With headlines screaming about border walls and the US immigration crisis, it couldn’t be a better time for the Museum of Fine Arts in Boston to unveil a new show dedicated to the gripping work of Mexican photographer Graciela Iturbide. In the first major East Coast presentation of more than 120 images from her 50 year-career, Iturbide shows the nuances, particularities, and contradictions of indigenous Mexican cultures living together.
In an exclusive interview for Art21’s “Extended Play” series in 2015, Graciela says: “Politics are already implied when I’m working in Mexico.” At one point, she herself was an active member of the Communist party; she knows all too well the corruption that runs deep within the country’s government. “I don’t have to say, ‘Look, what injustice!’ because it would be sensationalized,” she says.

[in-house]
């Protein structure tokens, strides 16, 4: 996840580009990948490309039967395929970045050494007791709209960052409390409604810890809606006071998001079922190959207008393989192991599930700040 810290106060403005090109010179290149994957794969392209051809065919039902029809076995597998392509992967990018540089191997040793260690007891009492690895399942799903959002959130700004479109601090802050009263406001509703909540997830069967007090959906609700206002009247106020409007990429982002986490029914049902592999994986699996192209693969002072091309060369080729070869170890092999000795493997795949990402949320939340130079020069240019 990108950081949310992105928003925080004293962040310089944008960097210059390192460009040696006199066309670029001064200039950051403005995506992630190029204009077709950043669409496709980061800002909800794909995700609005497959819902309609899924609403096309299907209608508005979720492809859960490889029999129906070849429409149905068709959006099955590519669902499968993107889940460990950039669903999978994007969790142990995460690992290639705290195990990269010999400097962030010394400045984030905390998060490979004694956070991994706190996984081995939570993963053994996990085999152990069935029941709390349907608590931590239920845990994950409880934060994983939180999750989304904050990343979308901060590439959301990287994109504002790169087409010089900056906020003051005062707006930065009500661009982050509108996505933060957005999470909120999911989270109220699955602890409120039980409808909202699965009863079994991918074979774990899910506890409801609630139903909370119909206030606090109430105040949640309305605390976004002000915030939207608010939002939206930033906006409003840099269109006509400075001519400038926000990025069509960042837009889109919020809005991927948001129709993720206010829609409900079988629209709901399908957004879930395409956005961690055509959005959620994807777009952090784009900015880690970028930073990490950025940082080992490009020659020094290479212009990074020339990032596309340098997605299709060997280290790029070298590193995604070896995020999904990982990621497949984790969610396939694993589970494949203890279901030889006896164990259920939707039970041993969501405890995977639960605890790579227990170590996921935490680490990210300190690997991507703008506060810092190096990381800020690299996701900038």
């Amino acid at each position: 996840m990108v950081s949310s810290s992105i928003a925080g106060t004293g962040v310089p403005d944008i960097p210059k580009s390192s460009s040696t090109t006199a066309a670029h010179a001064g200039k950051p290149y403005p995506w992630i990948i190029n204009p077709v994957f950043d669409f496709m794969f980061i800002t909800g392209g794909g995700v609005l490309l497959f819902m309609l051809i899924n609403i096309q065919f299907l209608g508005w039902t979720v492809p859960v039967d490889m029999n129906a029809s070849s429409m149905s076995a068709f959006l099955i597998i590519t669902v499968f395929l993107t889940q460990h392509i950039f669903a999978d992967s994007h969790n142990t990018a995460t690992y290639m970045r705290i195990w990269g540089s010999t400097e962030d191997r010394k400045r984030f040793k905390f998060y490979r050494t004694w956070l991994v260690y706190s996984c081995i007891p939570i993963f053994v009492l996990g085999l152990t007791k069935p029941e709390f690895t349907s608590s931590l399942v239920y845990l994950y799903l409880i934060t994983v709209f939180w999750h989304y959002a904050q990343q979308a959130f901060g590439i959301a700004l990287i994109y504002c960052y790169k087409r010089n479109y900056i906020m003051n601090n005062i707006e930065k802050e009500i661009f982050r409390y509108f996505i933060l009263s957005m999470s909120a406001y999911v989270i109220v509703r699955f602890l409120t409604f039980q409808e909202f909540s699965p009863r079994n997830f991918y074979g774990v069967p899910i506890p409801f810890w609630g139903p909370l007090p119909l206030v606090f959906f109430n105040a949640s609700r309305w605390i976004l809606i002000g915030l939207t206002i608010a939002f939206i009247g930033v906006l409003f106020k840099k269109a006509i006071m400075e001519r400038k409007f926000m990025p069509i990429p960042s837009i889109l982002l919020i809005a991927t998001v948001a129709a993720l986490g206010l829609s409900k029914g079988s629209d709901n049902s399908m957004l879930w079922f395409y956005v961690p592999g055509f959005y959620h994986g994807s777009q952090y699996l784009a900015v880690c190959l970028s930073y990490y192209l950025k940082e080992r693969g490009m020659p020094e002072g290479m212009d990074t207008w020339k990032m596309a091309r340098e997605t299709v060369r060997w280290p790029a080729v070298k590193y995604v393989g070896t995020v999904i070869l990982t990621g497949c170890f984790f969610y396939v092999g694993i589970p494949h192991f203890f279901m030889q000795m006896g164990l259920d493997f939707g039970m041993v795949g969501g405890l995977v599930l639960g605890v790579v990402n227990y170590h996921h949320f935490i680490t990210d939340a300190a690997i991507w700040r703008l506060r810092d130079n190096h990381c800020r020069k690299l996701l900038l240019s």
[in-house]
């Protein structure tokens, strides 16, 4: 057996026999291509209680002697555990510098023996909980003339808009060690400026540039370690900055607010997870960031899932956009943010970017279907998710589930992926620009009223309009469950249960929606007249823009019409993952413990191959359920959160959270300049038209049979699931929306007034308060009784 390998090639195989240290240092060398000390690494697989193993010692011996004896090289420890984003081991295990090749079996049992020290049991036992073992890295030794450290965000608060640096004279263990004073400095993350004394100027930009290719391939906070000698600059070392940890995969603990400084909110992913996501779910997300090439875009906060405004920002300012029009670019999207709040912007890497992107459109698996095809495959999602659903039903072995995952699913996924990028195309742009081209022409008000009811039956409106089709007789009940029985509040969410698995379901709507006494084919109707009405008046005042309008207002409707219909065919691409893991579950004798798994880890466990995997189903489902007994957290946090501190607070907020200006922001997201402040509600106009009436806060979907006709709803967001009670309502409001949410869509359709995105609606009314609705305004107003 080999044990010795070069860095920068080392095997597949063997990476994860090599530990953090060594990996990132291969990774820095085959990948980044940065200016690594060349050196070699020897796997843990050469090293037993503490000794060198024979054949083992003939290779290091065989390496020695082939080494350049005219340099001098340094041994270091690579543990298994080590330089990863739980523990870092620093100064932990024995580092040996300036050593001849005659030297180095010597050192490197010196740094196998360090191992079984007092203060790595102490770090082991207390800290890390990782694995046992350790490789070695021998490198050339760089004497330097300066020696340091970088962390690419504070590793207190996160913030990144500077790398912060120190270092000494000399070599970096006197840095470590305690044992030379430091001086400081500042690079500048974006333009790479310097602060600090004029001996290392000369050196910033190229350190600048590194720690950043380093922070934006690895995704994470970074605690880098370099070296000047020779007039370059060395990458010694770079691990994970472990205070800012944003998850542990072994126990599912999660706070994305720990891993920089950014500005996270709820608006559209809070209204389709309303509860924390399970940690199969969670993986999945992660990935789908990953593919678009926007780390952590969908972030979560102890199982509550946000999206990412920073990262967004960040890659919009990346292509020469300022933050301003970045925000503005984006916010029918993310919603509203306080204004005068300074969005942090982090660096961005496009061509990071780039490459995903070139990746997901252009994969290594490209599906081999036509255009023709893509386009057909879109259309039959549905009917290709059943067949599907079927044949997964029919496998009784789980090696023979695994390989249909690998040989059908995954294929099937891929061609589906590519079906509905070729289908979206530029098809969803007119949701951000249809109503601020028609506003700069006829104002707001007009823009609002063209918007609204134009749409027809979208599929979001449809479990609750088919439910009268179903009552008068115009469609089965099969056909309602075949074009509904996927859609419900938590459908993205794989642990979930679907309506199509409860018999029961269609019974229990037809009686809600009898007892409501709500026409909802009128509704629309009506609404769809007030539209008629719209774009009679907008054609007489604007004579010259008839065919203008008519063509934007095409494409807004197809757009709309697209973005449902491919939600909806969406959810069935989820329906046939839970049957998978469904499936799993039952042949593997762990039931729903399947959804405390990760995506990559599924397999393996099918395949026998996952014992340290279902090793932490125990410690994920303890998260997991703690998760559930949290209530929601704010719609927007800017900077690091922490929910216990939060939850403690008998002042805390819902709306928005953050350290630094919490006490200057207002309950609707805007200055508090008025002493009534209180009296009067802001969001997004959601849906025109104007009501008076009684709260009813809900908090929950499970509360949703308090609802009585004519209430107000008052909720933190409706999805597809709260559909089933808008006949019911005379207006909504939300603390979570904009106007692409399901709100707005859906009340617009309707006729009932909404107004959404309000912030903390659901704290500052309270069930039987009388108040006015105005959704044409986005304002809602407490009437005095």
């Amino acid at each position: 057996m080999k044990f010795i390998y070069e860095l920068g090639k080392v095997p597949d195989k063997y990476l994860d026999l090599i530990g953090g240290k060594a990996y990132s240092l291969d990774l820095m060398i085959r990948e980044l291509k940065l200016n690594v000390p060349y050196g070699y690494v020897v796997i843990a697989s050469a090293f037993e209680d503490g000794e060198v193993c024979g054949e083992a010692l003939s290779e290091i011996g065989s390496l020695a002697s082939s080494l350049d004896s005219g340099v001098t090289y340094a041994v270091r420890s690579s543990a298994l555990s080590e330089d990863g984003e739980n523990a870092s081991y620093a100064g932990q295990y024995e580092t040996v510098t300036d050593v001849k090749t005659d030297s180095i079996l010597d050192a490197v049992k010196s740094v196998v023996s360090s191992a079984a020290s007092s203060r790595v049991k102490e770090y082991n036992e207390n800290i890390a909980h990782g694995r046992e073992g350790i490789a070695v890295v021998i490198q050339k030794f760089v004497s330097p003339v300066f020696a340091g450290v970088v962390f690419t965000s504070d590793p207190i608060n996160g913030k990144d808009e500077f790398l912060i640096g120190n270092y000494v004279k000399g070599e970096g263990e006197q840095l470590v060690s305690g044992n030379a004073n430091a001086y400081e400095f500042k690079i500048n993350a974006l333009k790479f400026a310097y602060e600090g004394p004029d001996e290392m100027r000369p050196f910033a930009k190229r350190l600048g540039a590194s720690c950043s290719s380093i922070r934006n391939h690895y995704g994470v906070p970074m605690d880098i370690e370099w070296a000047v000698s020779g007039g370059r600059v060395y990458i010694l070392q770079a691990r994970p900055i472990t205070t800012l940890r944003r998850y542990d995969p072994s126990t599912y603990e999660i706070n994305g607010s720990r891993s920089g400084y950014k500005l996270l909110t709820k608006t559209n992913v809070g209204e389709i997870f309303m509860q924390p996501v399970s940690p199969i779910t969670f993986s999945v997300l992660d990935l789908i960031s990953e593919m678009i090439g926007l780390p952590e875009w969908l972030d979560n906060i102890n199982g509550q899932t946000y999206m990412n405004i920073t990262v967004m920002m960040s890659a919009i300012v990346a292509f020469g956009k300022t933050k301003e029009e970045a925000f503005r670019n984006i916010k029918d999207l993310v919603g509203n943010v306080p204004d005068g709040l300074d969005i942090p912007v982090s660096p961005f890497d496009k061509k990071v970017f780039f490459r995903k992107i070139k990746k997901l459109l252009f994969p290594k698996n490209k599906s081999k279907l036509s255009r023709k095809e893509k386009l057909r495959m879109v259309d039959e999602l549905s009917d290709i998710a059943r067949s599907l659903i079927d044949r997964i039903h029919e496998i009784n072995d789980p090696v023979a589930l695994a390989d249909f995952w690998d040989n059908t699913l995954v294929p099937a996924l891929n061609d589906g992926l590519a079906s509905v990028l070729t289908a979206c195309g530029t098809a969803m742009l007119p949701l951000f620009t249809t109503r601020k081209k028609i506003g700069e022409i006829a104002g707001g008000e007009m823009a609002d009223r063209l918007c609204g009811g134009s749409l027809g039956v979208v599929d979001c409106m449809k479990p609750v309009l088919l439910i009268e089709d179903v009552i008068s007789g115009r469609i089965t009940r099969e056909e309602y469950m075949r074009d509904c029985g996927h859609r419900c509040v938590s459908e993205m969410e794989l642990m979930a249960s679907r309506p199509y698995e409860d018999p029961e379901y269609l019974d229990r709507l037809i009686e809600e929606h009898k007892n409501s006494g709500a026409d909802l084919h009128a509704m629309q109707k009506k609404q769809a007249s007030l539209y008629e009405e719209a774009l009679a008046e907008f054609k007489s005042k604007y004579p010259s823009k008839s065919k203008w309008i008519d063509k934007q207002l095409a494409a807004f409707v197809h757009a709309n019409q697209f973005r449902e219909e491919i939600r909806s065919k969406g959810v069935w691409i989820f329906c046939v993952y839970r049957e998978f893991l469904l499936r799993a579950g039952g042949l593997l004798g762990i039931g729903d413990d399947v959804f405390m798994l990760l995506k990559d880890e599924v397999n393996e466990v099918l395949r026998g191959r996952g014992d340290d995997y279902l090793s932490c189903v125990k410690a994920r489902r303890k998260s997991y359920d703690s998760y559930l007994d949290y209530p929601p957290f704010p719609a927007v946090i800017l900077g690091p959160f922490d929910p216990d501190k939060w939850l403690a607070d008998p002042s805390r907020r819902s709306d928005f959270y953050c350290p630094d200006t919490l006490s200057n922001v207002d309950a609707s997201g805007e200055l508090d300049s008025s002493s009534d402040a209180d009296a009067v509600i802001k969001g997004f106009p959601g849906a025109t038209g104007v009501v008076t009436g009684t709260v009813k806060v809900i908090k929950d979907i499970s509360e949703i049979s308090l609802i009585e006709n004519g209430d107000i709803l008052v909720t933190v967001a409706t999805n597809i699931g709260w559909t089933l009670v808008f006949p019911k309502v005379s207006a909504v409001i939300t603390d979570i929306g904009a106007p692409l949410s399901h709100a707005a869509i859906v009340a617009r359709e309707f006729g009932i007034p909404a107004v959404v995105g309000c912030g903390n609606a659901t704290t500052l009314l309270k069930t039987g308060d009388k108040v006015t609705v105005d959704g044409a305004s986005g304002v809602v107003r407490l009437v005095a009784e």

Iturbide captures subjects who have been overlooked by society. She told Art21 she prefers to “photograph the man in a more dignified manner, independently,” although she recognizes that it is impossible for her to be purely objective.
Over the course of her decades-long career, she has captured everyday people as important characters in tableaux inspired by the light and shadow of the country’s terrain. In the MFA’s new show, an entire section is devoted to her study of the Oaxaca Ethnobotanical Gardens, where cacti and other flora and fauna are presented with as much dignity as her human subjects.
Watch the full segment, which originally appeared as part of the “Art in the Twenty-First Century” television series on PBS, below. “Graciela Iturbide’s Mexico” is on view at the Museum of Fine Arts, Boston, from January 19–May 12, 2019.
This is an installment of “Art on Video,” a collaboration between artnet News and Art21 that brings you clips of news-making artists. A new season of the nonprofit Art21’s flagship Art in the Twenty-First Century television series is available now on PBS. Watch full episodes and learn about the organization’s education programs at Art21.org.
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